The Supreme Court released a landmark decision earlier this week in the case Bhasin v. Hrynew, 2014 SCC 71. The case is a very important one for all lawyers involved in negotiating, advising on, and enforcing contracts. This includes IT lawyers who are regularly engaged in complex tech transactions.
The decision establishes two new common principles that will apply to all contracts. First, there is a new “general organizing principle of good faith contractual performance”. Second, as a manifestation of this principle, there is a further common law duty of parties to a contract “to act honestly in the performance of contractual obligations”.
These new doctrines are open ended and can be applied to new contractual situations and relationships. While the development of the law to recognize these two new duties may seem like a mere incremental development, it is not. Determining the scope of these duties is likely to spawn many future cases, much as happened after the Supreme Court reformulated the law of restitution with new organizing principles governing claims for unjust enrichment.
IT lawyers often seek to exclude terms not expressly included in agreements. However, unlike terms that may be implied into contracts, these new principles are viewed as duties which are not generally excluded by an integration or an entire agreement clause. Increasingly, aggressive contracts also seek to enable a party to act unreasonably or capriciously in various situations. Under the new principles, however, as in the U.S. under the U.C.C., parties to a contract may not contract out of these duties. They can only determine the standards by which the performance of those obligations is to be measured, but only if those standards are not manifestly unreasonable. According to the Court:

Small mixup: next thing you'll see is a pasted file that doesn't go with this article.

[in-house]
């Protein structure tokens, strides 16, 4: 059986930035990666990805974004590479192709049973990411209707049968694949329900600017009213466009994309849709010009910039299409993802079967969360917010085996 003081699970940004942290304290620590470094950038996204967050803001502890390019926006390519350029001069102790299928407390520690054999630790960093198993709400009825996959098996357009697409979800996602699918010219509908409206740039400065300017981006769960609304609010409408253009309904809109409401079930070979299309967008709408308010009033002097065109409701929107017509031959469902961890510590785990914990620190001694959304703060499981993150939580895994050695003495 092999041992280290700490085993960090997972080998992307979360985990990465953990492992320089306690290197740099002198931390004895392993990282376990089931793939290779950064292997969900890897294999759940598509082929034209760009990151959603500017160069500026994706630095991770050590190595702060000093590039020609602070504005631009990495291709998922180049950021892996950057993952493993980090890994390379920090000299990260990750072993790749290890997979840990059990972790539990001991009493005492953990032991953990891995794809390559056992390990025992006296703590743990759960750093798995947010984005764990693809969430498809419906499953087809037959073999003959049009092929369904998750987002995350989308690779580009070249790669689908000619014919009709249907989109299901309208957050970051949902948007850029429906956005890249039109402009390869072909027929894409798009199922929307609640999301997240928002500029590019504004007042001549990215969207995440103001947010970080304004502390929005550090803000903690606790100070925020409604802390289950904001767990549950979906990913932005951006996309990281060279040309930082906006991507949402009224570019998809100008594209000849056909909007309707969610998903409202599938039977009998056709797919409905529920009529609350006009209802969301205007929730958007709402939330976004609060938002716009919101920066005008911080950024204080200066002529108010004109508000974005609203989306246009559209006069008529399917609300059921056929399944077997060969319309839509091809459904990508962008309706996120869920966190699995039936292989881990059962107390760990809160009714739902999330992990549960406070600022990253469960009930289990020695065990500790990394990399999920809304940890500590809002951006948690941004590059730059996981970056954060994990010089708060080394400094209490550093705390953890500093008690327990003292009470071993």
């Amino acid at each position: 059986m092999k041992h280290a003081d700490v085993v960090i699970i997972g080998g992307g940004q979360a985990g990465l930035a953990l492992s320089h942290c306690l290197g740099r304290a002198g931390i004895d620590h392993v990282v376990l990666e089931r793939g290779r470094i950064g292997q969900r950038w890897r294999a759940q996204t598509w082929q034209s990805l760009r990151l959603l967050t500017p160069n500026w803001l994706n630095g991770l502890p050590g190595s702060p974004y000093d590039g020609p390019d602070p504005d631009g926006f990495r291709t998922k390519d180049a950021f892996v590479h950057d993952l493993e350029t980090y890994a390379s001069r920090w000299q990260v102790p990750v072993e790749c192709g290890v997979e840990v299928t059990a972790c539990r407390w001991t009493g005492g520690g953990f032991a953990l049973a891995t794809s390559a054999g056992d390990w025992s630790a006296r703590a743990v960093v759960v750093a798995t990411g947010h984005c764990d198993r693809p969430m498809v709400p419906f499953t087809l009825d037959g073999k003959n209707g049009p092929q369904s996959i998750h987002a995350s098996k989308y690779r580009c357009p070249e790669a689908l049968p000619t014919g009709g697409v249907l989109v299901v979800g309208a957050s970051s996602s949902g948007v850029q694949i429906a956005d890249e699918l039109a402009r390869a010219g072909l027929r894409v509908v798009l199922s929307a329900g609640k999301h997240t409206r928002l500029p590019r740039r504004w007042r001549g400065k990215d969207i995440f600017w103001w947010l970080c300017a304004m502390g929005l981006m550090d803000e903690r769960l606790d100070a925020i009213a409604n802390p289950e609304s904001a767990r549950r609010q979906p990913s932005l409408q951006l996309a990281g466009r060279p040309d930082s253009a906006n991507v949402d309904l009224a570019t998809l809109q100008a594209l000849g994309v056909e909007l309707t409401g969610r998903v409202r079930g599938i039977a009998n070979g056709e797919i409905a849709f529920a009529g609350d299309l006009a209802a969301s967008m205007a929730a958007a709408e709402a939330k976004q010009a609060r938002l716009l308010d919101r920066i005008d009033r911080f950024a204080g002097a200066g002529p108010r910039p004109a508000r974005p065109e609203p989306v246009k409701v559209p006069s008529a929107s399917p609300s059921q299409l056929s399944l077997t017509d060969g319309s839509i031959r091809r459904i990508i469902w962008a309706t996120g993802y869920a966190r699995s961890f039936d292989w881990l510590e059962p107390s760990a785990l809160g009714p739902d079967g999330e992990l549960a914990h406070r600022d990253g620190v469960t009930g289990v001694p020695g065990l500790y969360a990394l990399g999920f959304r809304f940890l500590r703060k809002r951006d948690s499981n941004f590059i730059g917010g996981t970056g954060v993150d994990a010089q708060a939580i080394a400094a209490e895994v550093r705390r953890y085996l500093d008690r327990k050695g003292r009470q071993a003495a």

Viewed in this way, the entire agreement clause in cl. 11.2 of the Agreement is not an impediment to the duty arising in this case. Because the duty of honesty in contractual performance is a general doctrine of contract law that applies to all contracts, like unconscionability, the parties are not free to exclude it: see CivicLife.com, at para. 52.
It is true that the Anglo-Canadian common law of contract has been reluctant to impose mandatory rules not based on the agreement of the parties, because they are thought to interfere with freedom of contract: see Gateway Realty, per Kelly J.; O’Byrne, “Good Faith in Contractual Performance”, at p. 95; Farnsworth, at 677-78. As discussed above, however, the duty of honest performance interferes very little with freedom of contract, since parties will rarely expect that their contracts permit dishonest performance of their obligations.
That said, I would not rule out any role for the agreement of the parties in influencing the scope of honest performance in a particular context. The precise content of honest performance will vary with context and the parties should be free in some contexts to relax the requirements of the doctrine so long as they respect its minimum core requirements. The approach I outline here is similar in principle to that in § 1-302(b) of the U.C.C. (2012):
The obligations of good faith, diligence, reasonableness and care . . . may not be disclaimed by agreement. The parties, by agreement, may determine the standards by which the performance of those obligations is to be measured if those standards are not manifestly unreasonable.
It will probably take decades for the full implications of the decision in Bhasin v. Hrynew to be worked out. In meantime, IT lawyers should review their precedents and stock approaches to IT contracts to see how they measufre up against the new standards laid down by the Supreme Court.
Congratulations to Neil Finkelstein and Brandon Kain of my firm, McCarthy Tétrault, who acted for the winning party in establishing these two very important contractual duties.